You saw my picture the other day. That was shot quickly, and I’ll explain how.
Here’s a very simple studio (or portable studio) setup for such quick portraits:
- Two lights aimed either at a white wall behind you or into (or through) umbrellas. Both of these 45 degrees above, on either side. (45 degree high and 45 degrees left or right).
- The main light (which is usually two stops above the other, fill, light) preferably through an umbrella; the fill light can reflect off an umbrella.
- One light behind the subject aimed at the wall behind him or her, perhaps through a grid.
- Optionally a hair light, perhaps using a snoot.
- As a starting point, set your camera to manual mode, 1/125th second, f/5.6, at 100 ISO.
- No flash on the camera, of course.
- Check the histogram. Adjust aperture or light power accordingly.
For the shot here, we aimed both lights at the wall/ceiling: quicker than an umbrella and since here we did not need accurate pointing and shaping, it did fine.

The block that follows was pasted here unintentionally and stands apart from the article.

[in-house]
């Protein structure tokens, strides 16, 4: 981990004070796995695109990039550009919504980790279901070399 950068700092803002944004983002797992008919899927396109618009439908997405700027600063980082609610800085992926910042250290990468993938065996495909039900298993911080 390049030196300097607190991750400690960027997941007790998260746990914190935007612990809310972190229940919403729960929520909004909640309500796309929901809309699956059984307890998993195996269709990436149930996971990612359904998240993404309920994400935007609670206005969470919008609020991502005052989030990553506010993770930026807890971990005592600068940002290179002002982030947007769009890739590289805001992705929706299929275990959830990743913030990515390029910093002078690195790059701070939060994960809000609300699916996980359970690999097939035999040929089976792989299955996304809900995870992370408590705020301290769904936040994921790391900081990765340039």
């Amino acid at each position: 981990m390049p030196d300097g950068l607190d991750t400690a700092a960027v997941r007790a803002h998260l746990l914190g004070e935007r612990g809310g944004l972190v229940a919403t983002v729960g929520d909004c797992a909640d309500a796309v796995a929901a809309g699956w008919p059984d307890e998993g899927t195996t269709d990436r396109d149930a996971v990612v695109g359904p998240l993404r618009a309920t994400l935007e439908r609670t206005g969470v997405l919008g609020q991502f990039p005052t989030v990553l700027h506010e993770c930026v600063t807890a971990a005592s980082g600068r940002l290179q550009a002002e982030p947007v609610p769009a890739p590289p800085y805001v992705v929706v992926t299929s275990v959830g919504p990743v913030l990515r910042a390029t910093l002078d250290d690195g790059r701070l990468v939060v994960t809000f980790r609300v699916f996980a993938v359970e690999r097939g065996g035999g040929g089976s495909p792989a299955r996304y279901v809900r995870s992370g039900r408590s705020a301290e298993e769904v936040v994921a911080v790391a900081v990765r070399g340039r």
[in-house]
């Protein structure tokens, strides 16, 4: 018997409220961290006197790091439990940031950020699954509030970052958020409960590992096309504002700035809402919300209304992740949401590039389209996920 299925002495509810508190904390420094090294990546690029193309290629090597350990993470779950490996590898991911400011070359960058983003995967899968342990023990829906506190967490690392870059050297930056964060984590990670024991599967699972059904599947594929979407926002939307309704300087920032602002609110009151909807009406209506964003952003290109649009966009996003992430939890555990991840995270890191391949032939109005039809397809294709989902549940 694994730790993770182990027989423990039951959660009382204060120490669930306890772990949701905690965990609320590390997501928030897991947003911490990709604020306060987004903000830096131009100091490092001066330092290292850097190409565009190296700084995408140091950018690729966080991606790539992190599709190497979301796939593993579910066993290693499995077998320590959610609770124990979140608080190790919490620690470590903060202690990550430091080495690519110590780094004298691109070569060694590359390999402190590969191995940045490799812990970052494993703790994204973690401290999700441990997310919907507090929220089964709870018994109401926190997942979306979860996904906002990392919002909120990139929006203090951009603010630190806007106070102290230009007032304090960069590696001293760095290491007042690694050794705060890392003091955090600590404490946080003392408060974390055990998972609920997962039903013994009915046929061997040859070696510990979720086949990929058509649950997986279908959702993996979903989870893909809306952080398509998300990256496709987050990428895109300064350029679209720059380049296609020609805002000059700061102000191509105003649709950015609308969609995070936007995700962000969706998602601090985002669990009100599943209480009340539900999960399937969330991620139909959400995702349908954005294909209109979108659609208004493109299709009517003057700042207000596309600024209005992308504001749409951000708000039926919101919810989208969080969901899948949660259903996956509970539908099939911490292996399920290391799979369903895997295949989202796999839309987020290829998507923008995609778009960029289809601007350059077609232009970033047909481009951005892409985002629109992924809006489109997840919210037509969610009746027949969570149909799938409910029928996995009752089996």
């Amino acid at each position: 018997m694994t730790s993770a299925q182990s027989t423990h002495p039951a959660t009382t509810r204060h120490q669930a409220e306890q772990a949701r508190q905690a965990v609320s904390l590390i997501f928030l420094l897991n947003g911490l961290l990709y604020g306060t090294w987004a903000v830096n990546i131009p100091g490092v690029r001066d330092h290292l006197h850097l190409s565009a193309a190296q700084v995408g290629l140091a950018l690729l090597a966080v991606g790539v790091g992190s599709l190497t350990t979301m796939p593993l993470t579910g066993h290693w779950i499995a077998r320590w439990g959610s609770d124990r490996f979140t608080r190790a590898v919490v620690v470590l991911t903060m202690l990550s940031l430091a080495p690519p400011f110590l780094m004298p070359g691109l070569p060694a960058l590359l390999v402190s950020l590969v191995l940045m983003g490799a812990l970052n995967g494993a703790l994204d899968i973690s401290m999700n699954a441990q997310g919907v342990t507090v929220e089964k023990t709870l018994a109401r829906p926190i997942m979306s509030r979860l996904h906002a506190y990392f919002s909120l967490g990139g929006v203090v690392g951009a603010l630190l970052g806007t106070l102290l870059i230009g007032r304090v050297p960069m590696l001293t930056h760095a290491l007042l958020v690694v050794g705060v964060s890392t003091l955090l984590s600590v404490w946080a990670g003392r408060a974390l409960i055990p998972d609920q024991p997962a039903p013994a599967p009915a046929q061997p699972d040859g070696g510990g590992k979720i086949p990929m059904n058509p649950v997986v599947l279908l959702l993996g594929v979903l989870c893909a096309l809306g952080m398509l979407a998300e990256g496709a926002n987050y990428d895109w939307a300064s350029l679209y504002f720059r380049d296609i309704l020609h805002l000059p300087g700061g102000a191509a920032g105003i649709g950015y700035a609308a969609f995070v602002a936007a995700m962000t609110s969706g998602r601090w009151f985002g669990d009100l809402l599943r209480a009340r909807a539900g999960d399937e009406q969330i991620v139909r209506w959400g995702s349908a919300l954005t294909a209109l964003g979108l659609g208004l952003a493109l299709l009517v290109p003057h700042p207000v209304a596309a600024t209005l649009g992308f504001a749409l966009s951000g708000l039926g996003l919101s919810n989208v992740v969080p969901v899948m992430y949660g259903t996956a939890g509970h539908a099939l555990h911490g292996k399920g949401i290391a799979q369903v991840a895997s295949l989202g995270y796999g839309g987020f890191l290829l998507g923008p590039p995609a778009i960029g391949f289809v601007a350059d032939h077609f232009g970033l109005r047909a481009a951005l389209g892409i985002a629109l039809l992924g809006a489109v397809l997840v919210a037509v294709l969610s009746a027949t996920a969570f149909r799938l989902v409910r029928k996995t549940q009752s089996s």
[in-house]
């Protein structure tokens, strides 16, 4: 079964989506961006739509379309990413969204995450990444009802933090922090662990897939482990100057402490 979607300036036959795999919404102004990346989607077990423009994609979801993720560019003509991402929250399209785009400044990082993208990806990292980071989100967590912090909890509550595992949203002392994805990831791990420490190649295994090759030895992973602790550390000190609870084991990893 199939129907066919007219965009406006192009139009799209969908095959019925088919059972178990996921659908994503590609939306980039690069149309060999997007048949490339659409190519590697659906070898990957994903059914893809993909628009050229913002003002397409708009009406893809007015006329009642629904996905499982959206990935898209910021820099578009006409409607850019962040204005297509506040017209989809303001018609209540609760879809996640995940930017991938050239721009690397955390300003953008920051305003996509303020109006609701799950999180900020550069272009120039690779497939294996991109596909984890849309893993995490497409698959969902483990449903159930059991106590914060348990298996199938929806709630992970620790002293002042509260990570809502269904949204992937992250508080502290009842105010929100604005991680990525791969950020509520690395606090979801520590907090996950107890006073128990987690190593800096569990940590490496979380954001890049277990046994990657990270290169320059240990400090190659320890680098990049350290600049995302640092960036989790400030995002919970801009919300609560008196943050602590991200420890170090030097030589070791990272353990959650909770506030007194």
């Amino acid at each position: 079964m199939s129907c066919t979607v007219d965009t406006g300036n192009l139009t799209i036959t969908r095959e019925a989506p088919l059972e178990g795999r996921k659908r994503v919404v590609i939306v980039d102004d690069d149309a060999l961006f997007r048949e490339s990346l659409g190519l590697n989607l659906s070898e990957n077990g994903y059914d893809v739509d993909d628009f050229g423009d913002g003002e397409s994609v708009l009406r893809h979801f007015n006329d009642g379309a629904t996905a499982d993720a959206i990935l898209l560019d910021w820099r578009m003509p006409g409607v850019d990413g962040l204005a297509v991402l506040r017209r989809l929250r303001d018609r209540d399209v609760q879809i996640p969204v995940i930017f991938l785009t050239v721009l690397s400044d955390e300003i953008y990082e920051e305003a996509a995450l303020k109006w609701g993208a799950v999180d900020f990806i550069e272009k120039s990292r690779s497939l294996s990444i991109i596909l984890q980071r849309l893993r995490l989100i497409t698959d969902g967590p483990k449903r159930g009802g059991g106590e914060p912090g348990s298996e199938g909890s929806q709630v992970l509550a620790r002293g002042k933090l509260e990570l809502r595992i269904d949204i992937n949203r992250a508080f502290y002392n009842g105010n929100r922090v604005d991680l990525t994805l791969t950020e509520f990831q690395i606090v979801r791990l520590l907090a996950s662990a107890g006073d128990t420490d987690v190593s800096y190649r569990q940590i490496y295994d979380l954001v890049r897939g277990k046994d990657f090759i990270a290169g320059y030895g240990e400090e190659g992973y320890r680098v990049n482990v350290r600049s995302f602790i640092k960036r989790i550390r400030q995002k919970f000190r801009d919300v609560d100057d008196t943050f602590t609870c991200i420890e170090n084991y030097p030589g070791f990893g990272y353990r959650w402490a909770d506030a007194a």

When the histogram looks good, finally remember to get your subject to smile, as my colleague photographer Dani Valiquette did today, when I asked her to take a portrait for me. I don;t smile, except she made me.
And hey presto, one minute later you have a simple portrait.
You need to click and then view at original size to see exactly how sharp this is. Bright flashed pixes are sharp pixels.
Personally, I prefer the serious one, but I am told by many that I look less handsome when grumpy. Surely not?
This will be a common occurrence for you as a photographer: you like one shot, and the subject likes another – often the one you think is the inferior one. Get used to it and shoot both. Without giving up your artistic integrity, you can give the customer what they want.